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Lot 150 is a uniformly bound set of Jane Austen’s novels and is included in Christie’s sale of Valuable Manuscripts and Printed Books, to be held on 21st November at their King Street premises in London.
The set includes the 1813 second edition of edition of Sense and Sensibility, published by Egerton:
A first edition of Pride and Prejudice dating from 1813, again published by Egerton:
A first edition of Mansfield Park,published by Egerton:
A first edition of Emma published by John Murray:
and a first edition of Northanger Abbey and Persuasion:
The sale estimate is £30,000-£50,000. And would, I am sure you would agree, make the perfect Christmas gift ! I’ll keep an eye on the sale and will report back to you with the results. I doubt they will make their way into my Christmas stocking but a girl can dream…
Last night the BBC aired its latest edition of the Antiques Roadshow filmed last summer at the wonderful Stanway House, near Cheltenham in Gloucestershire which has always been one of my favourite places in England to visit , with its magical garden, originally planned by Charles Bridgeman in the 18th century,and which, since the 1980s, has undergone a process of extensive restoration.
At one point in the show we were treated to a Jane Austen fest. A lady who possessed some old looking editions of Jane Austen novels appeared. She owned rather tatty copies of Pride and Prejudice,Mansfield Park and Emma. She wanted to know if they were first editions and if it was worth having them rebound. She had inherited them from her father who had, in turn, inherited them from a godmother.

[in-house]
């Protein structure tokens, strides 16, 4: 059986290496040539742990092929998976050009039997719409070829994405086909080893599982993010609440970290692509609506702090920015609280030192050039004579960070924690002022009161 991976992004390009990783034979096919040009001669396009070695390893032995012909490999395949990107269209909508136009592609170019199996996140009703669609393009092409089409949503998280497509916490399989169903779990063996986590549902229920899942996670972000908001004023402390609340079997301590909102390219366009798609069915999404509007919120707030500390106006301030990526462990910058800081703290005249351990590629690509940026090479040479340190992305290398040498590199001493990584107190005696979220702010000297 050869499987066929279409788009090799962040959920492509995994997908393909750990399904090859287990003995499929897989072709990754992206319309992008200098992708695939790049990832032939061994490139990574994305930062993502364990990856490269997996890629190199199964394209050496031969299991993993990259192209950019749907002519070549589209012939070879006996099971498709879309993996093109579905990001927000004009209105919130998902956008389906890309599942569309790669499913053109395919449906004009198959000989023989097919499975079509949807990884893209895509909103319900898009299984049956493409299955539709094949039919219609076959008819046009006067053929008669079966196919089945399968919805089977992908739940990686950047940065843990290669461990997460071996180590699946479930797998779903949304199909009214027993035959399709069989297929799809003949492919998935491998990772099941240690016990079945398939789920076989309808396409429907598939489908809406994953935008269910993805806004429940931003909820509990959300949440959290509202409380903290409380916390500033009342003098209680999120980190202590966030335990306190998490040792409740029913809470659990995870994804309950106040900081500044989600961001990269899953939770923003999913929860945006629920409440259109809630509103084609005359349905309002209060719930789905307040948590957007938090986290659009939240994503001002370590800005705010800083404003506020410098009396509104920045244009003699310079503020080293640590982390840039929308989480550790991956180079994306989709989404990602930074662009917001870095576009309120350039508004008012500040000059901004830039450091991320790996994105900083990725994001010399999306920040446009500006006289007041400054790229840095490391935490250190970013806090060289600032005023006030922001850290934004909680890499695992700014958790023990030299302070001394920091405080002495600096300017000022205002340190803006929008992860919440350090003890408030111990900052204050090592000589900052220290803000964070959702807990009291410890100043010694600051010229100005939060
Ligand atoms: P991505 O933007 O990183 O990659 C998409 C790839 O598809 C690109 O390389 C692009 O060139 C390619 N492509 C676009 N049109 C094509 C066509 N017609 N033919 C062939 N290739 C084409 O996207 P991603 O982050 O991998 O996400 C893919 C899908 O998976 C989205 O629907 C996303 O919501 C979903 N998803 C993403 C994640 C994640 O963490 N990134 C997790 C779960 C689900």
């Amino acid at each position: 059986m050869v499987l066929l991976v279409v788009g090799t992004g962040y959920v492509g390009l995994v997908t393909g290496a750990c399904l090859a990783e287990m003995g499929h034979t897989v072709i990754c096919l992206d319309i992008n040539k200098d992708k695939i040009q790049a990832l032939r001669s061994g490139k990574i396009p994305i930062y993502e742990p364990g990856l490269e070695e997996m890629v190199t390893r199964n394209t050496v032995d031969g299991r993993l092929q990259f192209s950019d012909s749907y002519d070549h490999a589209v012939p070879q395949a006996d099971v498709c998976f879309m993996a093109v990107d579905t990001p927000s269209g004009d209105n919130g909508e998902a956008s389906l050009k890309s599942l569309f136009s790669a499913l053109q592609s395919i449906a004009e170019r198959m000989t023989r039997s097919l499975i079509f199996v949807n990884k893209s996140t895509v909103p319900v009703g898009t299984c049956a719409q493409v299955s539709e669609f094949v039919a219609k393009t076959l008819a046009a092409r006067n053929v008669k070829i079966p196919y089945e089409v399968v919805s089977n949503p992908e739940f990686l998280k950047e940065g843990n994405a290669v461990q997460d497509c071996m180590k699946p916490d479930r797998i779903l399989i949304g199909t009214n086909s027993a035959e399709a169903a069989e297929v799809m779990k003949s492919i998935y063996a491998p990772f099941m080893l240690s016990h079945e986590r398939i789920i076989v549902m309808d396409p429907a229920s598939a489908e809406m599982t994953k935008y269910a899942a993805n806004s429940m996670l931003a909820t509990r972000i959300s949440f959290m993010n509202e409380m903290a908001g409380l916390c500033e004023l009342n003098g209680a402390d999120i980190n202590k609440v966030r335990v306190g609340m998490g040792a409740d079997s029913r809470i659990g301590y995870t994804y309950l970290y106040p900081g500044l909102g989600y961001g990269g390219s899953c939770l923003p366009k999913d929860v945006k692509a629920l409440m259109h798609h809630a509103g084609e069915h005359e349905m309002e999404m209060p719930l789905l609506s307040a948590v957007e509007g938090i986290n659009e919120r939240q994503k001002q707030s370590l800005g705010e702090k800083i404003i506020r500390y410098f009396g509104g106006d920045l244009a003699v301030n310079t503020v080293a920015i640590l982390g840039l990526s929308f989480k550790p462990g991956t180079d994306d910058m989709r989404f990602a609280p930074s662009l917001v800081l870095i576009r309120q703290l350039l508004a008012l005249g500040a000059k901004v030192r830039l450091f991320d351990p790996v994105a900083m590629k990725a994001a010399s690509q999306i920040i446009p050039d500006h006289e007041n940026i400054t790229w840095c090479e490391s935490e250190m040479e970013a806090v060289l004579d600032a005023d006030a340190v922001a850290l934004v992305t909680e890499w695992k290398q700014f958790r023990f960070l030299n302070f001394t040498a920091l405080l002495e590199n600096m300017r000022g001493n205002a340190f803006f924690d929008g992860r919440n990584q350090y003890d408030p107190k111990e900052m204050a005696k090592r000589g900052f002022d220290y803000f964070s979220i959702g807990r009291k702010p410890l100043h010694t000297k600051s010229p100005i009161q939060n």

They were in pretty poor condition, as they had lived for 25 years in a suitcase in her attic.
However on closer inspection, and in my opinion, the binding shows them to have been originally owned by an earl, looking closely at the coronet on the bindings. An English earl is entitled to wear a coronet which has eight strawberry leaves (four are visible in depictions of it) and eight silver balls (or pearls) around the rim (of which five are visible in depictions).The bindings are also marked with the cypher “A. R.” .
I do hope the owner does some research into the original owner before she replaces the original bindings.
She was assured that they really were first editions and was delighted with this discovery. Some slightly dubious comments were made by the expert about anonymity, as to why Jane Austen didn’t put her name to her works, but I’ll gloss over that. He advised that all three novels( three volumes each, making 9 volumes in all) were worth being rebound, at a probable cost of £1000…
for he estimated their worth at £5000 each, a low estimate he hastened to add. I would say very low, frankly in the current market. But it was lovely to hear that the owner was a Janeite, almost word-perfect on the novels, and she was delighted to realise that she had in her possession, three (THREE!!!) first editions of books written by her favourite author. Good luck to her!
If you are able to access the BBC iPlayer, the programme is availabe to view for the next 6 days, and the item under discussion appeared approximately 40 minutes into the programme.
I was lucky enough to receive a Kindle for Christmas.
It has transformed my reading habits. Small and light enough to be carried in my handbag wherever I go, as a result of owning it I’ve read far more than I ever did before. Its long battery life and the addition of a rather spiffy case with an integrated reading light have made me a very happy woman.
I downladed the complete works of Jane Austen (naturally, and within the first five minutes of owning it) for a song, but am terribly excited by the news, related to me by my dear friend Karen of Bookish NYC, that the British Library is going to make lots of 19th century fiction available as free downloads for Kindle users.
I cannot ever contemplate buying a first edition of a Jane Austen novel (I’d rather keep the roof above my head in good order instead ) but I do own a facsimile copy of the first edition of Pride and Prejudice which was produced by the British Library in a limited edition(and is still available to buy).
If the new e- books are of the same quality I will be happy.
And I really do look forward to the paperback facsimiles of the first editions too .
Brava British Library!